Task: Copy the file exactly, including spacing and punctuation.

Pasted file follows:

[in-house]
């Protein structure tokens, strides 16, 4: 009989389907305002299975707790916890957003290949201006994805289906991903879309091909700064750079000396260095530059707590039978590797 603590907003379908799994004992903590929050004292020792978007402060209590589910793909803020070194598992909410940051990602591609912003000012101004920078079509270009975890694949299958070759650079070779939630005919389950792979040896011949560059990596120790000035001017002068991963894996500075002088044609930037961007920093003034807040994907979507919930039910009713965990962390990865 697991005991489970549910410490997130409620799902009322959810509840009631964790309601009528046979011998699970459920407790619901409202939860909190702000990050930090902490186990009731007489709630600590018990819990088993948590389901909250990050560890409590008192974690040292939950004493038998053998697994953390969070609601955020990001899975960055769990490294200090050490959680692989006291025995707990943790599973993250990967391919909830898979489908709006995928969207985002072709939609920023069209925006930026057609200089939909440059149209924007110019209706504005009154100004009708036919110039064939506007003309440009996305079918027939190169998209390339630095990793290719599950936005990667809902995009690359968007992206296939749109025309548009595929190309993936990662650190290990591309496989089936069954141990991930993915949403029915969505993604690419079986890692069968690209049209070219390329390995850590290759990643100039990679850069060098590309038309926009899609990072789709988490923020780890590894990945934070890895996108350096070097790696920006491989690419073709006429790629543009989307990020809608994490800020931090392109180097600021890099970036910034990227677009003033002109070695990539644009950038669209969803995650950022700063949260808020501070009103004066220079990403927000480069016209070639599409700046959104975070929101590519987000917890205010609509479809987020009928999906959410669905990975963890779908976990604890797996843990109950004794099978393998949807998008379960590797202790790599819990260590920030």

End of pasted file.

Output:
[in-house]
């Protein structure tokens, strides 16, 4: 009989389907305002299975707790916890957003290949201006994805289906991903879309091909700064750079000396260095530059707590039978590797 603590907003379908799994004992903590929050004292020792978007402060209590589910793909803020070194598992909410940051990602591609912003000012101004920078079509270009975890694949299958070759650079070779939630005919389950792979040896011949560059990596120790000035001017002068991963894996500075002088044609930037961007920093003034807040994907979507919930039910009713965990962390990865 697991005991489970549910410490997130409620799902009322959810509840009631964790309601009528046979011998699970459920407790619901409202939860909190702000990050930090902490186990009731007489709630600590018990819990088993948590389901909250990050560890409590008192974690040292939950004493038998053998697994953390969070609601955020990001899975960055769990490294200090050490959680692989006291025995707990943790599973993250990967391919909830898979489908709006995928969207985002072709939609920023069209925006930026057609200089939909440059149209924007110019209706504005009154100004009708036919110039064939506007003309440009996305079918027939190169998209390339630095990793290719599950936005990667809902995009690359968007992206296939749109025309548009595929190309993936990662650190290990591309496989089936069954141990991930993915949403029915969505993604690419079986890692069968690209049209070219390329390995850590290759990643100039990679850069060098590309038309926009899609990072789709988490923020780890590894990945934070890895996108350096070097790696920006491989690419073709006429790629543009989307990020809608994490800020931090392109180097600021890099970036910034990227677009003033002109070695990539644009950038669209969803995650950022700063949260808020501070009103004066220079990403927000480069016209070639599409700046959104975070929101590519987000917890205010609509479809987020009928999906959410669905990975963890779908976990604890797996843990109950004794099978393998949807998008379960590797202790790599819990260590920030």